Nicolás Melmann: Well, there is no doubt that they are pure spontaneity, they break every structure and dynamic established for a concert, it’s quite a challenge and an experience, it was really, really fun. I also remember a concert in the Argentinian Embassy in Washington DC, the audience was really heterogeneus, from different ages and origins, I think those are the best experiences, to leave the established circuits, where everything is obvious and the audience and the performer already know what’s going to happen. I also remember a 70 years old woman that came to give me a hug after a concert. Also playing in a remote place like Resistencia, in the Chaco province, same experience.
Cyclic Defrost: Do you think there is a better reception for the type of music that you make?
Nicolás Melmann: It’s getting better and better every day, but it still remains as something quite difficult. Not everywhere they have established the listening/concert situation for an electronic performer as if you were listening to chamber music. It’s a similar show dynamic, where absolute silence is required, and also attention. And with the exception of the specialized festivals, or maybe some museums, you can’t always achieve that vibe. I think in Germany this works better, I’ve once played before Robert Lippok and he told me that over there, the electronic performers play at opera theaters and that is something completely normal.
My best experiences performing, talking about reception of my music, took place in England and Japan. People there would attend to a concert with a really open minded attitude, they respect the performer. There might also be something about the temporality and the ways of this music which doesn’t really fit our current times, where everything is happening fast and there is a huge attention deficit disorder in everyone, this type of music might not be as entertaining.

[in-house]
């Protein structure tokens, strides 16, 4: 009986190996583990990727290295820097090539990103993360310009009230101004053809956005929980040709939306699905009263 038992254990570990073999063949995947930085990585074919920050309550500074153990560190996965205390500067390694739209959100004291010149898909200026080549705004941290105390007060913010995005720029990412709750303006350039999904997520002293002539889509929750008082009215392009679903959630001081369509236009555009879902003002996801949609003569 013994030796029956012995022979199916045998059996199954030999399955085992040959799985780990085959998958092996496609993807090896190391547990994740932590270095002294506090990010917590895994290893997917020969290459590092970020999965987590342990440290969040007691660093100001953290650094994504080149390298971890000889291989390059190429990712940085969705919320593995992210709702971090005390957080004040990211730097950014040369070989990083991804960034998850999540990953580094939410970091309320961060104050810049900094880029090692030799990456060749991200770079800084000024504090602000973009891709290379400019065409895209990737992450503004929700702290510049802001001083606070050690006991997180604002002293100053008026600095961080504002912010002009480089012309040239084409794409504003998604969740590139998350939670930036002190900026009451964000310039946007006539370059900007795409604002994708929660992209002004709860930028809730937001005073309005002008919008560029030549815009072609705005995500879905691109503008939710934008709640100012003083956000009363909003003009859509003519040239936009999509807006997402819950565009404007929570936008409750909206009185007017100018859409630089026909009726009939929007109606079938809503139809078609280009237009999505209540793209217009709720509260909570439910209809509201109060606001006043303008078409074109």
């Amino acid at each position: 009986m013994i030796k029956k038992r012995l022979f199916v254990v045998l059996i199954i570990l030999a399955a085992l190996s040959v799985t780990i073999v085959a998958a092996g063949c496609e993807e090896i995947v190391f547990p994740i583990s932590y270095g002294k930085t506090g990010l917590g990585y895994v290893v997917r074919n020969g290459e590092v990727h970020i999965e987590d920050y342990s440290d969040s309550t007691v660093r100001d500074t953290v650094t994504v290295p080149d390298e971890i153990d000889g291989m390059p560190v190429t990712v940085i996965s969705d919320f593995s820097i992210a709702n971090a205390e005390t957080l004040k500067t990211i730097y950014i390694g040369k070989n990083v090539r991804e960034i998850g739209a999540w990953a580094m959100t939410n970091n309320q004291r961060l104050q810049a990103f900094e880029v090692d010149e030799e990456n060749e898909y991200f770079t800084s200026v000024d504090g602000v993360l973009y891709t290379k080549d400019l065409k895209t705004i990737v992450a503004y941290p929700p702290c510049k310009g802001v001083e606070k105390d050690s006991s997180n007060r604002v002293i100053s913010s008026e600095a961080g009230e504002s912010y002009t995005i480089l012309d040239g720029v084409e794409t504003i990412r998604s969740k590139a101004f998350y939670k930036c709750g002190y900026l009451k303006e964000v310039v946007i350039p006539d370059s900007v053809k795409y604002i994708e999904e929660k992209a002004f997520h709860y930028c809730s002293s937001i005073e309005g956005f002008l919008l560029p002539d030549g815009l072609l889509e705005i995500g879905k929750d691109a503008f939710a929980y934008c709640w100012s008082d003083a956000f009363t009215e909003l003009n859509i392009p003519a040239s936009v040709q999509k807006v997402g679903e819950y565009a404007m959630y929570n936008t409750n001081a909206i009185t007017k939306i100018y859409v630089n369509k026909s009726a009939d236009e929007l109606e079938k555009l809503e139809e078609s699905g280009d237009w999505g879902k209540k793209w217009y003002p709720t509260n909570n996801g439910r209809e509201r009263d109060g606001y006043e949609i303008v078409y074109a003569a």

Cyclic Defrost: What was the latest great thing you’ve heard?
Nicolás Melmann: I’m following Vincent Moon’s channel, I think there is a lot of priceless material there. He’s doing a bit of the work that Alan Lomax also made, but documented with video and with current technologies, it’s some really good recordings of surf rituals in Chechenia, countryside musicians in Georgia, Buddhist rituals in Vietnam, etc.
I also recently saw Benjamin Clementine live, and it was impressive. I’ve seen some of his videos and thought they were pretty good, on his albums there is a bit of a more commercially approached sound, but you can also hear a great songwriter. The thing is that playing live, without all the things that he has on the studio, he dominates the piano and his voice and is a great performer. I’m also listening to some of The Caretaker, The Downland Project, I think that some songs by Beach House are amazing too. I think of the song as the supreme composition.
Cyclic Defrost: Plans for the rest of the year?
Nicolás Melmann: I’ve just launched ‘Bagatelas’ through the labels Estamos Felices and A O (Arte y Ocio, from Colombia). It’s a work of 13 pieces inspired by old composition structures from the romantic musical period. They are brief and simple. The album goes from traditional instrumentation to electronics, between the musical speech and the drifts in sound.
I’m also working with Maotik, a visual artist from France, we’ve been presenting an AV show throughout Europe. We’ve got several concerts planned for this year in France, Romania, Russia, etc.
And with the help of Asylum Arts I’m working on a project called ‘Spread’, it’s a sound cartography of the Jewish diaspora, a sound map that goes through some of the routes that the hebrew town made throughout its constant migration and several expulsions. I’ve been recording in Rabat, Casablanca, the ghetto of Venice, Turin, Barcelona, etc. I will make an installation as a way to represent different cultural and historical aspects throughout sound. And soon I will be performing Cartridge Music by John Cage at the Paraninfo in Barcelona, and there will be an installation at the San Agustì Convent as well.
You can find the music of Nicolás Melmann here.